And now for a moment of shameless bragging:
The New York Times periodically offers the chance to ask questions of a theatre-related figure, some of which get answered. I was fortunate to get a question answered by Charles Isherwood back in February, and I've been fortunate enough to do so again. It was one of three questions answered yesterday after the three he answered Tuesday.
You can read the whole piece over at the site, but here's the question I asked:
Is there any figure — writer, performer, director, designer — who you feel has not been given enough credit for his or her influence on musical theater, or the quality of his or her work? Similarly, is there anyone you think gets too much credit? — Zev Valancy, Oak Park, Ill.
He answered as follows:
Too little credit? Yes, but may I call attention to a category of show contributors rather than to any one figure? I speak of the musicians who create the sound of Broadway. These are the more or less unknown men and women who take the work of a show’s songwriter(s), usually written at a keyboard, and flesh it out instrumentally (and sometimes even compositionally) to arrive at the way we hear it in the theater.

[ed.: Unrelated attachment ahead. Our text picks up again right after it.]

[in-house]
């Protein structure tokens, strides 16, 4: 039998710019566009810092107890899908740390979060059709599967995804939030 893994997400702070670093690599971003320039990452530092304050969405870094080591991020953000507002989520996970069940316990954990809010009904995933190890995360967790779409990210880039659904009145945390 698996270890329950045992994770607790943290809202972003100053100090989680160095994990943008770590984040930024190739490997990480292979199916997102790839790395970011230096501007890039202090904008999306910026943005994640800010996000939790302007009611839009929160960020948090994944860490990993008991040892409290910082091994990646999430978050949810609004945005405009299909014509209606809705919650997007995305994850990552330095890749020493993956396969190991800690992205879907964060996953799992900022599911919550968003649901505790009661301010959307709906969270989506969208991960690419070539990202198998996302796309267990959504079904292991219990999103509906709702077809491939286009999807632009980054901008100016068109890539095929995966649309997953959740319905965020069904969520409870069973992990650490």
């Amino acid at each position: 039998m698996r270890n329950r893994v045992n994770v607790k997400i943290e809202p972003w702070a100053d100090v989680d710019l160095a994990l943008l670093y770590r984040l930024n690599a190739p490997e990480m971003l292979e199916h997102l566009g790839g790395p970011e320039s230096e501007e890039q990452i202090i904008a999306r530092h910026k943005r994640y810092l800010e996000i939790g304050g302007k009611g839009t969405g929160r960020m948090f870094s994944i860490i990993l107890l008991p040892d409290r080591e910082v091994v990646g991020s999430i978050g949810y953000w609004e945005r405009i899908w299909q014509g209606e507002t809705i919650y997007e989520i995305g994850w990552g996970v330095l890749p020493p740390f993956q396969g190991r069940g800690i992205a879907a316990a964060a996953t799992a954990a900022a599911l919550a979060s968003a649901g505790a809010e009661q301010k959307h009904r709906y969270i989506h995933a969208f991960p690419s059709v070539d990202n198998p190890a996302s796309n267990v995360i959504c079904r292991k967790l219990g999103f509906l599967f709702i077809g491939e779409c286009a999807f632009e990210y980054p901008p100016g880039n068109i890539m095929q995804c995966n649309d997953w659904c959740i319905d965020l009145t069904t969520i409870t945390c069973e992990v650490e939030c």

Among orchestrators I’d single out for starters Hans Spialek, Don Walker, and Jonathan Tunick; among arrangers, Genevieve Pitot and, above all, Trude Rittmann. Leonard Bernstein once referred to such musicians admiringly as the “subcomposers who turn a series of songs into a unified score.”
He's completely on-target in the assertion that orchestrators and arrangers are wildly underappreciated. It's easy to give the composer all of the credit for the way a show sounds, but listen to different versions of the same song to realize how untrue this is. Jonathan Tunick's huge orchestral arrangement for the original cast of Sweeney Todd gives a powerfully different impression from Sarah Travis' lean chamber version in the 2005 revival. The different sounds are one aspect of powerfully different experiences. (The contrast of Tunick's gorgeously varied orchestrations for the original production of Nine with the painfully generic ones by Doug Besterman for the misbegotten film version are a more unpleasant example of the same principle.)
I find Stempel's phrasing a little awkward and unclear (which doesn't bode well for the book itself), and would certainly add many names to his list, but it's a wonderful thing that he's helping orchestrators and arrangers get the attention they so richly deserve.
Stoking the Fires
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